Fed Rate Hikes ‘Playing With Fire’ on the Economy

  • According to Jeremy Siegel, the Federal Reserve is playing with fire in its management of the economy by raising interest rates by 75 basis points.
  • He still prefers equities over bonds despite the ongoing risks from the Fed’s aggressive rate hike policy.
  • “You’re going to get a bigger bang for your buck in the stock market,” Siegel said Thursday.

Wharton professor Jeremy Siegel is increasingly concerned about the Federal Reserve’s handling of the economy as it continues its tightening policy of rate hikes and balance sheet trimming.

“This is playing with fire for me in terms of what could happen to the economy,” he told CNBC in an interview Thursday.

Siegel’s concern stems from the rapidly declining money supply and its impact on liquidity in markets around the world, combined with overly aggressive rate hikes based on the Fed’s over-focus on lagging indicators of inflation.

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Markets are now pricing in the likelihood of the fed funds rate hitting 5% by May next year.

This level “is far too high in this world as inflation falls. Don’t specify year by year. Look forward to the real prices,” said Siegel. “I think you really get 2% [or] 3% forward looking real inflation. Rising up [to] 5% in today’s world, it’s too narrow.”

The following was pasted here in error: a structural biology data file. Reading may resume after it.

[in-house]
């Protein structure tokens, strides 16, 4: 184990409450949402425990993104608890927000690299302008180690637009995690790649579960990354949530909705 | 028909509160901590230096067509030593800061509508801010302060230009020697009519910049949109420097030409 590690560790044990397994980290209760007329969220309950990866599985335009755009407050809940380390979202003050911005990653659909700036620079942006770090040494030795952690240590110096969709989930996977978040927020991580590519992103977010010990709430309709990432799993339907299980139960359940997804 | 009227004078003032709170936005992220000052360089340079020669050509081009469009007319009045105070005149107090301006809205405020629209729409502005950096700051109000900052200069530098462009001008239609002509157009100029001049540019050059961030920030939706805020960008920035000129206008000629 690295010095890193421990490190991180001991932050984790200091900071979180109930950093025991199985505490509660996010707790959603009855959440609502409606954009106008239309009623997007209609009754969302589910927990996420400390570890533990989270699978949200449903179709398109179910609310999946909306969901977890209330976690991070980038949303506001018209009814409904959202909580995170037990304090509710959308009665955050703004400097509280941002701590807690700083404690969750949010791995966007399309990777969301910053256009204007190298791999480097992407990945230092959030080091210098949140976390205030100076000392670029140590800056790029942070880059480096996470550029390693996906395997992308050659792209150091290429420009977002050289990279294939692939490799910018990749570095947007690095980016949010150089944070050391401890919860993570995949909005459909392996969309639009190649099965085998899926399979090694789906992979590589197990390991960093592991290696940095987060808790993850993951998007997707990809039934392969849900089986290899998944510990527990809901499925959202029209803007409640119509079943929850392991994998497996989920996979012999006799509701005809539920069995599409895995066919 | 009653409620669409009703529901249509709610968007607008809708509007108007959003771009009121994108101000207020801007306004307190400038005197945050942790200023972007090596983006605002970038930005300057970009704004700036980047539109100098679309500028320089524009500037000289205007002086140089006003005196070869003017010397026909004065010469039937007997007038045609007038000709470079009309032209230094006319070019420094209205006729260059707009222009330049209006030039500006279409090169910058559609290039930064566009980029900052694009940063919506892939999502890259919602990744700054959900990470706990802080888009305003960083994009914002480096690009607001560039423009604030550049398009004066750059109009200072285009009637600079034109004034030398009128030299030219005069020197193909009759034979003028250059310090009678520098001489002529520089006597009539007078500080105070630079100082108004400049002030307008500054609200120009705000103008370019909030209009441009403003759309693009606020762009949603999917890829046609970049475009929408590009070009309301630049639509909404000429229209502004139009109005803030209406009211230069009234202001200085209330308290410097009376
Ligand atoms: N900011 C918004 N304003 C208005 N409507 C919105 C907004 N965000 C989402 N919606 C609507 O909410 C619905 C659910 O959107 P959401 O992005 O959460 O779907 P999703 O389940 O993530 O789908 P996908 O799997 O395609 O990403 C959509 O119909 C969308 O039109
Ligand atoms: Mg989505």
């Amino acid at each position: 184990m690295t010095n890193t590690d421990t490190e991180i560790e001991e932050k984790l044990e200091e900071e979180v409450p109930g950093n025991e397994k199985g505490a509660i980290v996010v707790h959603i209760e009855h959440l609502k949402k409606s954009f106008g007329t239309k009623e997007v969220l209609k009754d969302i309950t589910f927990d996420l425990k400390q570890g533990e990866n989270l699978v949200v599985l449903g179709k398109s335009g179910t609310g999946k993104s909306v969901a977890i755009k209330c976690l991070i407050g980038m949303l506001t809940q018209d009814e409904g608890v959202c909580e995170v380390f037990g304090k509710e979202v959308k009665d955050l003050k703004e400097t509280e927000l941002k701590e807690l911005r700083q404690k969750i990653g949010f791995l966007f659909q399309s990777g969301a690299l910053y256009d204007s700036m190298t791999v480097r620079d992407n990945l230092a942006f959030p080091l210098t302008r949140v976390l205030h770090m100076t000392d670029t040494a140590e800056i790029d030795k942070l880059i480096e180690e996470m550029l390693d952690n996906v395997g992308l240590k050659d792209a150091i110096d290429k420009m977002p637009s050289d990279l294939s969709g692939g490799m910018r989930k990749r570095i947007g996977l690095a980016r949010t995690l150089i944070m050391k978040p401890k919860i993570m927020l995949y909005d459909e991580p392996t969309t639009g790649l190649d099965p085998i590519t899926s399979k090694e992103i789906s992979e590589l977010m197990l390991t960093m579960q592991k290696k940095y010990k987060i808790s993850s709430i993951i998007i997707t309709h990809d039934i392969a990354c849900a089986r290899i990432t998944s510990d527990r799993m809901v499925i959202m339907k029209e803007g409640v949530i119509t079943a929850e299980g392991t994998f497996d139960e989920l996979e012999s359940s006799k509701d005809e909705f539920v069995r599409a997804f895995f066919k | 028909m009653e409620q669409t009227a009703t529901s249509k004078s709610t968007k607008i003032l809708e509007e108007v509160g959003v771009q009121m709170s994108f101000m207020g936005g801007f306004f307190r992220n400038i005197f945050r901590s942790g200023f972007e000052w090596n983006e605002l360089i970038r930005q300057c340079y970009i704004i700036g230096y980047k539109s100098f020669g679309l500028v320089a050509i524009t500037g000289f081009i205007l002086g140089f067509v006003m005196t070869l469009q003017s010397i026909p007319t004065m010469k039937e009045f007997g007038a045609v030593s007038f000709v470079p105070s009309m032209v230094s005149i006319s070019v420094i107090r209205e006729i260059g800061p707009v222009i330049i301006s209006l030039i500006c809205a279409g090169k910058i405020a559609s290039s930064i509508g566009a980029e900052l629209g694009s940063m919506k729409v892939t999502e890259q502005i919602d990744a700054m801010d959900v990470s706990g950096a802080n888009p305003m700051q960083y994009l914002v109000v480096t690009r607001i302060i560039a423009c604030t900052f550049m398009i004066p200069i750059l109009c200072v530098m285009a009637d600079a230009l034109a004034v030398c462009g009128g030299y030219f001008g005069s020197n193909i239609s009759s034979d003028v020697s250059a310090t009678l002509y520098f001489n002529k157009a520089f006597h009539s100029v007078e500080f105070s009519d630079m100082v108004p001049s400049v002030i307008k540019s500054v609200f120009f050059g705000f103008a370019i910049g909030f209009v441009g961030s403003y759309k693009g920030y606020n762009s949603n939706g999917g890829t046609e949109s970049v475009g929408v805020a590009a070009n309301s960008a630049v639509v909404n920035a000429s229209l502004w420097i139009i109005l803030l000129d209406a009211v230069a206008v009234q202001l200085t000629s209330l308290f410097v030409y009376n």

Instead of raising rates by another 75 basis points at its upcoming FOMC meetings in November and December, as the market now fully expects, the Fed would be better off raising rates by just 50 basis points in November and then pausing , according to Siegel.

“I can understand another 50 basis points, but then wait,” he said. And if the Fed does, the economy could look a lot better than some are expecting in the coming months.

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“If they can stop now or just [do] a little bounce and then wait and see, I think we have a chance of avoiding a recession,” argued Siegel.

Much of Siegel’s argument relies on the fact that inflation data on the ground shows a slowdown from recent highs, while the data the Fed is focusing on is lagging significantly.

“She [Fed officials] think services inflation will keep rising, but that’s because of the way the Bureau of Labor Statistics calculates this housing data. It’s skewing it up now, just like they skewed it down,” he said.

Regardless of what the Fed does in November, investors’ attention has turned to the third-quarter earnings season, and the results are coming in better than most expected. Siegel is not surprised, because the companies were able to benefit from both the years of low interest rates and today’s inflationary environment.

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“At the moment, [companies] are kind of best at keeping debt low, raising prices and using gains on the wages front,” he said, adding that most corporate debt is locked in at 2% or 3% for many years. Interest charges.

And that gives equities upside potential over the long term, according to Siegel, who still favors the asset class over bonds despite the recent rise in interest rates.

“Why would I hold something that is 4%? [interest rate] before inflation, that’s not the highest return. I think that’s one reason [bond] prices are falling and yields are rising… I would buy stocks versus these fixed income securities. I think they will both go up. I think yields will go down. But you’ll get more bang for your buck in the stock market,” he concluded.


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